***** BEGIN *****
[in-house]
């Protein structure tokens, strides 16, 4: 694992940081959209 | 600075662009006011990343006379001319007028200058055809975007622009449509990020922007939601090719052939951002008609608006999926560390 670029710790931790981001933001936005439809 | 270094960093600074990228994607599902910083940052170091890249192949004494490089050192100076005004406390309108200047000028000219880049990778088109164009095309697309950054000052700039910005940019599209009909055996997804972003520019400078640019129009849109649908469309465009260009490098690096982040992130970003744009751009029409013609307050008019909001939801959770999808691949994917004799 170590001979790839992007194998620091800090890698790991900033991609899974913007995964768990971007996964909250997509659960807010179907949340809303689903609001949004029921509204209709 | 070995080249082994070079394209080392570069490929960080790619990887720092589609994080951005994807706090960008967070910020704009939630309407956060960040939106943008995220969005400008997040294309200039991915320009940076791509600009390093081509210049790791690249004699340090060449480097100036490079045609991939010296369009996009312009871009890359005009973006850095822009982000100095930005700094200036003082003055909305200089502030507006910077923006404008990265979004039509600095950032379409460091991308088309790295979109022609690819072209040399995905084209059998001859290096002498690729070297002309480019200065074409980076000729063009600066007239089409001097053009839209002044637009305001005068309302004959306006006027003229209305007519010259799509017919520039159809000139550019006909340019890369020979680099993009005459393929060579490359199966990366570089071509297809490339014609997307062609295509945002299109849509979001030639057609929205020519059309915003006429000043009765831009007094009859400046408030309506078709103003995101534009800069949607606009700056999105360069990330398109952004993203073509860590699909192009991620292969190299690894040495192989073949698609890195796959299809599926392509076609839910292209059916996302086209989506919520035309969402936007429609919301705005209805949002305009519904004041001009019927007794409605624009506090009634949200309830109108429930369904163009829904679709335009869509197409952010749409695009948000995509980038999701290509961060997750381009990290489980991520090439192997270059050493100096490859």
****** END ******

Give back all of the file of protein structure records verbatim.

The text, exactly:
[in-house]
């Protein structure tokens, strides 16, 4: 694992940081959209 | 600075662009006011990343006379001319007028200058055809975007622009449509990020922007939601090719052939951002008609608006999926560390 670029710790931790981001933001936005439809 | 270094960093600074990228994607599902910083940052170091890249192949004494490089050192100076005004406390309108200047000028000219880049990778088109164009095309697309950054000052700039910005940019599209009909055996997804972003520019400078640019129009849109649908469309465009260009490098690096982040992130970003744009751009029409013609307050008019909001939801959770999808691949994917004799 170590001979790839992007194998620091800090890698790991900033991609899974913007995964768990971007996964909250997509659960807010179907949340809303689903609001949004029921509204209709 | 070995080249082994070079394209080392570069490929960080790619990887720092589609994080951005994807706090960008967070910020704009939630309407956060960040939106943008995220969005400008997040294309200039991915320009940076791509600009390093081509210049790791690249004699340090060449480097100036490079045609991939010296369009996009312009871009890359005009973006850095822009982000100095930005700094200036003082003055909305200089502030507006910077923006404008990265979004039509600095950032379409460091991308088309790295979109022609690819072209040399995905084209059998001859290096002498690729070297002309480019200065074409980076000729063009600066007239089409001097053009839209002044637009305001005068309302004959306006006027003229209305007519010259799509017919520039159809000139550019006909340019890369020979680099993009005459393929060579490359199966990366570089071509297809490339014609997307062609295509945002299109849509979001030639057609929205020519059309915003006429000043009765831009007094009859400046408030309506078709103003995101534009800069949607606009700056999105360069990330398109952004993203073509860590699909192009991620292969190299690894040495192989073949698609890195796959299809599926392509076609839910292209059916996302086209989506919520035309969402936007429609919301705005209805949002305009519904004041001009019927007794409605624009506090009634949200309830109108429930369904163009829904679709335009869509197409952010749409695009948000995509980038999701290509961060997750381009990290489980991520090439192997270059050493100096490859």